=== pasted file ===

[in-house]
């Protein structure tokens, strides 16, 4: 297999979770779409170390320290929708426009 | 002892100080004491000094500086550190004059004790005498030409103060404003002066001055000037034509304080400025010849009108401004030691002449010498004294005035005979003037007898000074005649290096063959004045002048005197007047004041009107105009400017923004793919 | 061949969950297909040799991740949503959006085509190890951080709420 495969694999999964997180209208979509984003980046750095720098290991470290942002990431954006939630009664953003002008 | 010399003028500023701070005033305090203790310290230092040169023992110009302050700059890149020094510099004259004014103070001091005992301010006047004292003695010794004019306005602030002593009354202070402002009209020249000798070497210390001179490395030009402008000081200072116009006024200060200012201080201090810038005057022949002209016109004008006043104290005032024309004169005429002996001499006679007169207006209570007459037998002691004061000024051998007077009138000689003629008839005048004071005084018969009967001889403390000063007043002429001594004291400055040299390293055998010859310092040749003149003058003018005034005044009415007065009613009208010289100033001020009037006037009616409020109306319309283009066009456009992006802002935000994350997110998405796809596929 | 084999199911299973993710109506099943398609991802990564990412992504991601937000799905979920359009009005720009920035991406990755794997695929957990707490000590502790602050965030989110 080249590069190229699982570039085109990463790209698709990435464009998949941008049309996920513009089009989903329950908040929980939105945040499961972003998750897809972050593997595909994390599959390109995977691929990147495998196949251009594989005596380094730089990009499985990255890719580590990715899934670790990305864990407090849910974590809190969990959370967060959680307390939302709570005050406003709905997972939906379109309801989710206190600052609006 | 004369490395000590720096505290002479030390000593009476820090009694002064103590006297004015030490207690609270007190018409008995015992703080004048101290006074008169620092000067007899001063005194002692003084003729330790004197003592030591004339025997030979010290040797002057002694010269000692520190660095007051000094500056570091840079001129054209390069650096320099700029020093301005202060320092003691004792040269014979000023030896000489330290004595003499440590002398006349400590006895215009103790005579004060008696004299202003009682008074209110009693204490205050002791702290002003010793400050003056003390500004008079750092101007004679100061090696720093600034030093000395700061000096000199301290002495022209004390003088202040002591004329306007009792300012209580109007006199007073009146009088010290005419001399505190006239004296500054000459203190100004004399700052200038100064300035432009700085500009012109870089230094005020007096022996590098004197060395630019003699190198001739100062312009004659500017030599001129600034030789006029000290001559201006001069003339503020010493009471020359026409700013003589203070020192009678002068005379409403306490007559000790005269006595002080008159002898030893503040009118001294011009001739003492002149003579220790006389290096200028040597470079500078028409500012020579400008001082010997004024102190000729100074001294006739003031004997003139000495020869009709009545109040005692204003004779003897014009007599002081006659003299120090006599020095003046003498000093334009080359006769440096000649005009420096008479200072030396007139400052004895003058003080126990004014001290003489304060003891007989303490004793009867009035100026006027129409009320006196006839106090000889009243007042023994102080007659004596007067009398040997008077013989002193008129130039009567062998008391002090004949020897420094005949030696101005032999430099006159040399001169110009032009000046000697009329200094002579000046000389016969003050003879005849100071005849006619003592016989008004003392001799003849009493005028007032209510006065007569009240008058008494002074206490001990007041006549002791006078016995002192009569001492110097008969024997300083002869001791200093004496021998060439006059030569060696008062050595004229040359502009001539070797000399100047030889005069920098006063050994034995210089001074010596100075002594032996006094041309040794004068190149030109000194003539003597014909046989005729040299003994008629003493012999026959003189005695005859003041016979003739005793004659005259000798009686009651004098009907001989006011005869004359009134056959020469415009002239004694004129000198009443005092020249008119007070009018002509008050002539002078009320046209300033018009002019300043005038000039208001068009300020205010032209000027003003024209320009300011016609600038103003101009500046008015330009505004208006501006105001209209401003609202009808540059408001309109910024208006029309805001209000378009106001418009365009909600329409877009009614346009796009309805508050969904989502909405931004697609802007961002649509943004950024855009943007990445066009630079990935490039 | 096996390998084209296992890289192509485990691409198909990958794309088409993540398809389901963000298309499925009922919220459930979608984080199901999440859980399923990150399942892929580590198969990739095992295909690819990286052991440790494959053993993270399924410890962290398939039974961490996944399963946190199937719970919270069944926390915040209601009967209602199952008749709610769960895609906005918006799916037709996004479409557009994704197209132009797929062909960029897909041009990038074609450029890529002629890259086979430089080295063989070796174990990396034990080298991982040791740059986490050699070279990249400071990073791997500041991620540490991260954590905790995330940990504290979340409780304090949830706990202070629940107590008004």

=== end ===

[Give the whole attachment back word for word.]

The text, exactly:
[in-house]
């Protein structure tokens, strides 16, 4: 297999979770779409170390320290929708426009 | 002892100080004491000094500086550190004059004790005498030409103060404003002066001055000037034509304080400025010849009108401004030691002449010498004294005035005979003037007898000074005649290096063959004045002048005197007047004041009107105009400017923004793919 | 061949969950297909040799991740949503959006085509190890951080709420 495969694999999964997180209208979509984003980046750095720098290991470290942002990431954006939630009664953003002008 | 010399003028500023701070005033305090203790310290230092040169023992110009302050700059890149020094510099004259004014103070001091005992301010006047004292003695010794004019306005602030002593009354202070402002009209020249000798070497210390001179490395030009402008000081200072116009006024200060200012201080201090810038005057022949002209016109004008006043104290005032024309004169005429002996001499006679007169207006209570007459037998002691004061000024051998007077009138000689003629008839005048004071005084018969009967001889403390000063007043002429001594004291400055040299390293055998010859310092040749003149003058003018005034005044009415007065009613009208010289100033001020009037006037009616409020109306319309283009066009456009992006802002935000994350997110998405796809596929 | 084999199911299973993710109506099943398609991802990564990412992504991601937000799905979920359009009005720009920035991406990755794997695929957990707490000590502790602050965030989110 080249590069190229699982570039085109990463790209698709990435464009998949941008049309996920513009089009989903329950908040929980939105945040499961972003998750897809972050593997595909994390599959390109995977691929990147495998196949251009594989005596380094730089990009499985990255890719580590990715899934670790990305864990407090849910974590809190969990959370967060959680307390939302709570005050406003709905997972939906379109309801989710206190600052609006 | 004369490395000590720096505290002479030390000593009476820090009694002064103590006297004015030490207690609270007190018409008995015992703080004048101290006074008169620092000067007899001063005194002692003084003729330790004197003592030591004339025997030979010290040797002057002694010269000692520190660095007051000094500056570091840079001129054209390069650096320099700029020093301005202060320092003691004792040269014979000023030896000489330290004595003499440590002398006349400590006895215009103790005579004060008696004299202003009682008074209110009693204490205050002791702290002003010793400050003056003390500004008079750092101007004679100061090696720093600034030093000395700061000096000199301290002495022209004390003088202040002591004329306007009792300012209580109007006199007073009146009088010290005419001399505190006239004296500054000459203190100004004399700052200038100064300035432009700085500009012109870089230094005020007096022996590098004197060395630019003699190198001739100062312009004659500017030599001129600034030789006029000290001559201006001069003339503020010493009471020359026409700013003589203070020192009678002068005379409403306490007559000790005269006595002080008159002898030893503040009118001294011009001739003492002149003579220790006389290096200028040597470079500078028409500012020579400008001082010997004024102190000729100074001294006739003031004997003139000495020869009709009545109040005692204003004779003897014009007599002081006659003299120090006599020095003046003498000093334009080359006769440096000649005009420096008479200072030396007139400052004895003058003080126990004014001290003489304060003891007989303490004793009867009035100026006027129409009320006196006839106090000889009243007042023994102080007659004596007067009398040997008077013989002193008129130039009567062998008391002090004949020897420094005949030696101005032999430099006159040399001169110009032009000046000697009329200094002579000046000389016969003050003879005849100071005849006619003592016989008004003392001799003849009493005028007032209510006065007569009240008058008494002074206490001990007041006549002791006078016995002192009569001492110097008969024997300083002869001791200093004496021998060439006059030569060696008062050595004229040359502009001539070797000399100047030889005069920098006063050994034995210089001074010596100075002594032996006094041309040794004068190149030109000194003539003597014909046989005729040299003994008629003493012999026959003189005695005859003041016979003739005793004659005259000798009686009651004098009907001989006011005869004359009134056959020469415009002239004694004129000198009443005092020249008119007070009018002509008050002539002078009320046209300033018009002019300043005038000039208001068009300020205010032209000027003003024209320009300011016609600038103003101009500046008015330009505004208006501006105001209209401003609202009808540059408001309109910024208006029309805001209000378009106001418009365009909600329409877009009614346009796009309805508050969904989502909405931004697609802007961002649509943004950024855009943007990445066009630079990935490039 | 096996390998084209296992890289192509485990691409198909990958794309088409993540398809389901963000298309499925009922919220459930979608984080199901999440859980399923990150399942892929580590198969990739095992295909690819990286052991440790494959053993993270399924410890962290398939039974961490996944399963946190199937719970919270069944926390915040209601009967209602199952008749709610769960895609906005918006799916037709996004479409557009994704197209132009797929062909960029897909041009990038074609450029890529002629890259086979430089080295063989070796174990990396034990080298991982040791740059986490050699070279990249400071990073791997500041991620540490991260954590905790995330940990504290979340409780304090949830706990202070629940107590008004």